Yes, it is too late if you intention is to protect your personal assets from the past debt. A "legal entity" does not work in retrospect...so, as per the lease and vendors, you agreed to be personally liable...I would suggest that you contact an attorney of your choice to begin the debt negotiation on these matters.
Shawn Jackson Business Attorney
What you are referring to in law is called a "fraudulent conveyance" and if you are already insolvent and threatened with lawsuits, it's too late. You landlord won't consent to the assignment, and your creditors have relied on your personal assets.
A consultation with a bankruptcy lawyer so you can protect the maximum amount of assets would be in order.
The above is general legal and business analysis. It is not "legal advice" but analysis, and different lawyers may analyse this matter differently, especially if there are additional facts not reflected in the question. I am not your attorney until retained by a written retainer agreement signed by both of us. I am only licensed in California. See also avvo.com terms and conditions item 9, incorporated as if it was reprinted here.
As both attorneys stated, it is too late for that. It sounds like you may want to discuss the bankruptcy option. Bankruptcy can really help relieve the stress that you must be feeling. Most of us attorneys that practice Bankruptcy offer free consultations. You should take advantage of that.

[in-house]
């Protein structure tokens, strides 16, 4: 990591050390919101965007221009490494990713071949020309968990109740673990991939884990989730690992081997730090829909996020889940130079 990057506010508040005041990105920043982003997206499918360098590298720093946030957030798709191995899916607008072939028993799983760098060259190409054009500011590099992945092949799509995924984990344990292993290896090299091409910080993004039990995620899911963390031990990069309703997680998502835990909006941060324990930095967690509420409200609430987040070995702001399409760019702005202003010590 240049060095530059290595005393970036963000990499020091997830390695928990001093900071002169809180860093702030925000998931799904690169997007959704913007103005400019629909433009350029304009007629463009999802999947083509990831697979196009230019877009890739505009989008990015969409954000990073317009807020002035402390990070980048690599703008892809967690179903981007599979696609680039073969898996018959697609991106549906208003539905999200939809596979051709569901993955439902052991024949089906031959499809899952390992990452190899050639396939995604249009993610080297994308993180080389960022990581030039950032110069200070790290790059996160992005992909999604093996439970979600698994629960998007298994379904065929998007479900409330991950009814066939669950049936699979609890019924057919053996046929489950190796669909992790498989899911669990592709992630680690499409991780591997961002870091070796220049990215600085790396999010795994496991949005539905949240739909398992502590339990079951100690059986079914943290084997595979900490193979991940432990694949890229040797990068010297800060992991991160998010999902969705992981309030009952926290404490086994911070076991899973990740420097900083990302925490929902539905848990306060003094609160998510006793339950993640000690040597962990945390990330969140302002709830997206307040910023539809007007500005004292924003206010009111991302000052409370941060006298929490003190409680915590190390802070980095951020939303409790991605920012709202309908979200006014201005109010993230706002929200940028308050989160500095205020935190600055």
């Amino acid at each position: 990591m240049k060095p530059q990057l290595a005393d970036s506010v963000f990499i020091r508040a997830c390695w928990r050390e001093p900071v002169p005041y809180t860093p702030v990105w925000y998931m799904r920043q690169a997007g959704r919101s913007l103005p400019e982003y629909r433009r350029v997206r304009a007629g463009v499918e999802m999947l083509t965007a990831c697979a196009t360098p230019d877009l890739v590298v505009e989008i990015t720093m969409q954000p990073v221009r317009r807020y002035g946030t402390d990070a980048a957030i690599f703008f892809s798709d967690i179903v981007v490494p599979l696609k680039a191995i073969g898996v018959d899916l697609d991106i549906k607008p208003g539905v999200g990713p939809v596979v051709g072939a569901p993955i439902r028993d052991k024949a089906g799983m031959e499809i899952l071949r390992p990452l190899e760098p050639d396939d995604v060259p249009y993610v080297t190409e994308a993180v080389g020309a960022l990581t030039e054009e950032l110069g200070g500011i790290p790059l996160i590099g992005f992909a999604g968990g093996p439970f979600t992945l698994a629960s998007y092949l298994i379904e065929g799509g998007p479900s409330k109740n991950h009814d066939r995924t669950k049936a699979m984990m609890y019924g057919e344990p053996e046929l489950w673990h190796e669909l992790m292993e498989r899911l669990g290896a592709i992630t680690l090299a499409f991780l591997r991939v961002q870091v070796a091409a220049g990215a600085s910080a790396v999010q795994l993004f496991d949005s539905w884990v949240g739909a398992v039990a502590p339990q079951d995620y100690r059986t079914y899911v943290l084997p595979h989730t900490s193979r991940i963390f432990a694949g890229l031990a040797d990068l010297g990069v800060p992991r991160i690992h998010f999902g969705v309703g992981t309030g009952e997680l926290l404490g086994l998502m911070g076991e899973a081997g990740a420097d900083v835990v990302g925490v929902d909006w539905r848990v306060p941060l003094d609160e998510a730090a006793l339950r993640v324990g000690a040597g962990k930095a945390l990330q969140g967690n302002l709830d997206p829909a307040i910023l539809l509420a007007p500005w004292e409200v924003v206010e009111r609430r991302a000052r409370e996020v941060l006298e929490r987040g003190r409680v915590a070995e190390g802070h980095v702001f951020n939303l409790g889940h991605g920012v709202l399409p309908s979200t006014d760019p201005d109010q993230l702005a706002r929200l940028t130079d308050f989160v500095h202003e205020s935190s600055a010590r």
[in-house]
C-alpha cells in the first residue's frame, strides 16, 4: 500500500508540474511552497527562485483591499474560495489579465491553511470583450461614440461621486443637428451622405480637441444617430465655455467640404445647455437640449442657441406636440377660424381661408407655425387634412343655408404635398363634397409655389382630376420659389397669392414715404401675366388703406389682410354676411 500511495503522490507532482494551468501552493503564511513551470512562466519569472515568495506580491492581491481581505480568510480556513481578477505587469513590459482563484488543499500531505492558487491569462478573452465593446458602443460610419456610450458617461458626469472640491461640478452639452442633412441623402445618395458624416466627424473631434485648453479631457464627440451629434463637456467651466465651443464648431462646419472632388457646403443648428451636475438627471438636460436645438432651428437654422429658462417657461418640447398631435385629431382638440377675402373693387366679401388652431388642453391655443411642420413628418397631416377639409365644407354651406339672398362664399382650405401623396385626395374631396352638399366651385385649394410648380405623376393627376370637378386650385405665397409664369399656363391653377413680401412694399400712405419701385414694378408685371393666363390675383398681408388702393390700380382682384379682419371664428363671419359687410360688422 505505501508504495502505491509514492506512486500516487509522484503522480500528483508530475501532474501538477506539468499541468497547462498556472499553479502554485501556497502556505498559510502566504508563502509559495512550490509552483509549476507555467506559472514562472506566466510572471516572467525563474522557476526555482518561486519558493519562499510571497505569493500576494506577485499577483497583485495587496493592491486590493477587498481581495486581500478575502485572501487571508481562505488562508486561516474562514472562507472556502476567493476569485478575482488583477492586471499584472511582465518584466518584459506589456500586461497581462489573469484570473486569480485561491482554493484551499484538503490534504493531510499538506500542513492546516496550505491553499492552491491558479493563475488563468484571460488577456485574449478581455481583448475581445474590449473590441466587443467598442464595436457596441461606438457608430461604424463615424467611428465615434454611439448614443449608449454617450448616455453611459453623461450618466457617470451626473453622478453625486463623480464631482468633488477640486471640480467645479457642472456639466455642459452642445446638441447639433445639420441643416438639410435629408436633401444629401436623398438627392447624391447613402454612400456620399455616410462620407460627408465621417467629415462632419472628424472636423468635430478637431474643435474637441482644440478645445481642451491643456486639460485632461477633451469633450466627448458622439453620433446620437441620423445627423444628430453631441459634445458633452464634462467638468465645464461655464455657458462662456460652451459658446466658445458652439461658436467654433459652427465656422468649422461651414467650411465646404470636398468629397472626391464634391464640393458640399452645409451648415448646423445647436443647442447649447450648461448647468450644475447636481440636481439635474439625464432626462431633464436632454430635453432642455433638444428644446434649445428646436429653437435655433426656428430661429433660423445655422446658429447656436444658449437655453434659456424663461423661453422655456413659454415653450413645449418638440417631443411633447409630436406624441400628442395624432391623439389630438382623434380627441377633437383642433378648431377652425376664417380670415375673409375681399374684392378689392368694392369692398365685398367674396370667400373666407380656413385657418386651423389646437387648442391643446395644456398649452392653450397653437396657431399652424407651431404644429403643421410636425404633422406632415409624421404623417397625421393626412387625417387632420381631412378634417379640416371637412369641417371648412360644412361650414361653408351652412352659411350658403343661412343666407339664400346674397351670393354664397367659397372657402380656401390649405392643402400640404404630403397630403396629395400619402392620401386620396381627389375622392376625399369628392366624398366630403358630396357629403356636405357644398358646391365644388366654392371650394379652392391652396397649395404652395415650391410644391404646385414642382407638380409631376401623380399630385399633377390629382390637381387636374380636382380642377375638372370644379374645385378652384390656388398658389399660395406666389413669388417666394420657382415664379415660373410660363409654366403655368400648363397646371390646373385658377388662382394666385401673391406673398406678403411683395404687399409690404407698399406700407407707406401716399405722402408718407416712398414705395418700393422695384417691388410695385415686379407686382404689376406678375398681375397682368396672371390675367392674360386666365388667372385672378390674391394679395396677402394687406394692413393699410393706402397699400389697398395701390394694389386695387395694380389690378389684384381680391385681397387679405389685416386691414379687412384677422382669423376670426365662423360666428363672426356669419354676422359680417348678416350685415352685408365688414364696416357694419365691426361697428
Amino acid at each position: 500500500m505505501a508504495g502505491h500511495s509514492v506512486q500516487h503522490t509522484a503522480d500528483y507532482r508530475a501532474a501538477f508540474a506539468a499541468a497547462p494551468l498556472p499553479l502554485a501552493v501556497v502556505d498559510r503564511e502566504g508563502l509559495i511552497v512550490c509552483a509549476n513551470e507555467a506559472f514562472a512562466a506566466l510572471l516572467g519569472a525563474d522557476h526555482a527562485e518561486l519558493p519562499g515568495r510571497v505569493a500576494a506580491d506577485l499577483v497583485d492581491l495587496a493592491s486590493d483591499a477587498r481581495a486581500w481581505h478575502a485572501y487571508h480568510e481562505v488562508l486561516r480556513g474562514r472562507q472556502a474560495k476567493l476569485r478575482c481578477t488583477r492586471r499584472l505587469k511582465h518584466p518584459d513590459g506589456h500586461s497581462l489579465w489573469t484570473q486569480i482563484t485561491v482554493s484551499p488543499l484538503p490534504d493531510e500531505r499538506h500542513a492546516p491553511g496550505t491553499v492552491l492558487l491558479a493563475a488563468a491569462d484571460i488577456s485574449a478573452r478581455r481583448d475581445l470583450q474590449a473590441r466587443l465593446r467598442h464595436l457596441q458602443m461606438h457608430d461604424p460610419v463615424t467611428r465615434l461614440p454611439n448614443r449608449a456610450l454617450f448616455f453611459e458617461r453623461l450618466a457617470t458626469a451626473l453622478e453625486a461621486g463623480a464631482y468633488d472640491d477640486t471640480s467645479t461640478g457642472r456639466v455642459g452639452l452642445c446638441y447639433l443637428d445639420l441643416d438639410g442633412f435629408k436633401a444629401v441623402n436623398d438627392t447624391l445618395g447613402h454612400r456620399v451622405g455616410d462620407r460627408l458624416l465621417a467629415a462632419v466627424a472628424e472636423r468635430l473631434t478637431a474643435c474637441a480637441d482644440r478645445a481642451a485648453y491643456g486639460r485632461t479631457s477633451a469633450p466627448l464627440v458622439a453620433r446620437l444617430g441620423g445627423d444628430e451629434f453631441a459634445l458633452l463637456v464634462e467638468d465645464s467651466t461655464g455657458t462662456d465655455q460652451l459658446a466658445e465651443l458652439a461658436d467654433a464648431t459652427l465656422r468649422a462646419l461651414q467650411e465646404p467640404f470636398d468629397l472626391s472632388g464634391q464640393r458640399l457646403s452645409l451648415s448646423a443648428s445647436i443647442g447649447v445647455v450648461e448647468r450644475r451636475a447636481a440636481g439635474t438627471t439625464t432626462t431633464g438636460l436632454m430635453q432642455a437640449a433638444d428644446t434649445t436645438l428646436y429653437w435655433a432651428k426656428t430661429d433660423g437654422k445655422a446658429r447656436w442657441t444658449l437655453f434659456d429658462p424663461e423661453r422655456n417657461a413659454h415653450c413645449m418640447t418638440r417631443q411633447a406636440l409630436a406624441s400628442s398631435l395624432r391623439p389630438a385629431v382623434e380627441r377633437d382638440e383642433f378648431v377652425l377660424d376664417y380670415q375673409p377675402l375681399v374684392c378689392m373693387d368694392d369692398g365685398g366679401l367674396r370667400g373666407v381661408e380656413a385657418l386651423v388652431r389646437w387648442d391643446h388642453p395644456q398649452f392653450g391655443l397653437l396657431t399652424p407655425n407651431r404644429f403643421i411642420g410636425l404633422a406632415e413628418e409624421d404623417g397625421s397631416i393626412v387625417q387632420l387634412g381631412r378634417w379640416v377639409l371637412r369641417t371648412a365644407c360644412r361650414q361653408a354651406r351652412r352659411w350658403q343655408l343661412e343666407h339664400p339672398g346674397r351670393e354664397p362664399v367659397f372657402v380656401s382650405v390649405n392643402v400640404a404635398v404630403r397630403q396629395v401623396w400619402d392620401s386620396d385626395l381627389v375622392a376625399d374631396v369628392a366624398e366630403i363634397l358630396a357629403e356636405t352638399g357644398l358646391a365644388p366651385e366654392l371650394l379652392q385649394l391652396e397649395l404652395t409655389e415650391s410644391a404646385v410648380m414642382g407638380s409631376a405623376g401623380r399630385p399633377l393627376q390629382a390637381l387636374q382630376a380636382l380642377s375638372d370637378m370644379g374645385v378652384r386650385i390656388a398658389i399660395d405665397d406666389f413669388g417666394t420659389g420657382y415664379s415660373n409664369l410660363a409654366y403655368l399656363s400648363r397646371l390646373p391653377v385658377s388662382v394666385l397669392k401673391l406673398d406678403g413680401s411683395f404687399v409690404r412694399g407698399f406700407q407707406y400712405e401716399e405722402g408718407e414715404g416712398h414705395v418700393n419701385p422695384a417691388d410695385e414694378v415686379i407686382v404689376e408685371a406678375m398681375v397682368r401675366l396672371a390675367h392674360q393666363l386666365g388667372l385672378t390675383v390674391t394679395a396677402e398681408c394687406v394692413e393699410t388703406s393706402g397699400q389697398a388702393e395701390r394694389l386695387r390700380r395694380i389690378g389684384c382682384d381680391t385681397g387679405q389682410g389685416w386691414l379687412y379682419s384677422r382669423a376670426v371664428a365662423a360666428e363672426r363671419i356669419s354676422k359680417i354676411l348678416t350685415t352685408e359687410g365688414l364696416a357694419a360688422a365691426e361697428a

Kevin A. Spainhour, Esq.
The other attorneys' responses all provide sound advice; you can't go backwards. The only thing I might add is related to your options at this point.
Bankruptcy is a remedy designed to provide you with breathing room to start fresh and to create some order and control over creditors trying to get at your assets. But bankruptcy is not inevitable, nor is it something that needs to be done right away. Your conversations with a bankruptcy attorney should include alternatives that reflect whether your creditors are likely to pursue collections, whether you have any assets requiring the protection afforded by bankruptcy, and when you should file to provide you with the best protection. Filing draws a line in the sand and protects assets from debts up to the date of filing, but may not protect you from debts that arise after filing. Once you file, you must wait a number of years before you can file again (not something anyone wants to do, but serious unexpected events can occur, such as a serious health issue). If you haven't recovered financially and incur additional debt, you may not have a remedy to help.
Finally, hang in there. It is never easy to go through a business failure and the future may look bleak. Seek sound counsel who understands what it is like to suffer a small business failure and help you with the confusion you may be experiencing as you figure out what to do now and how to move forward.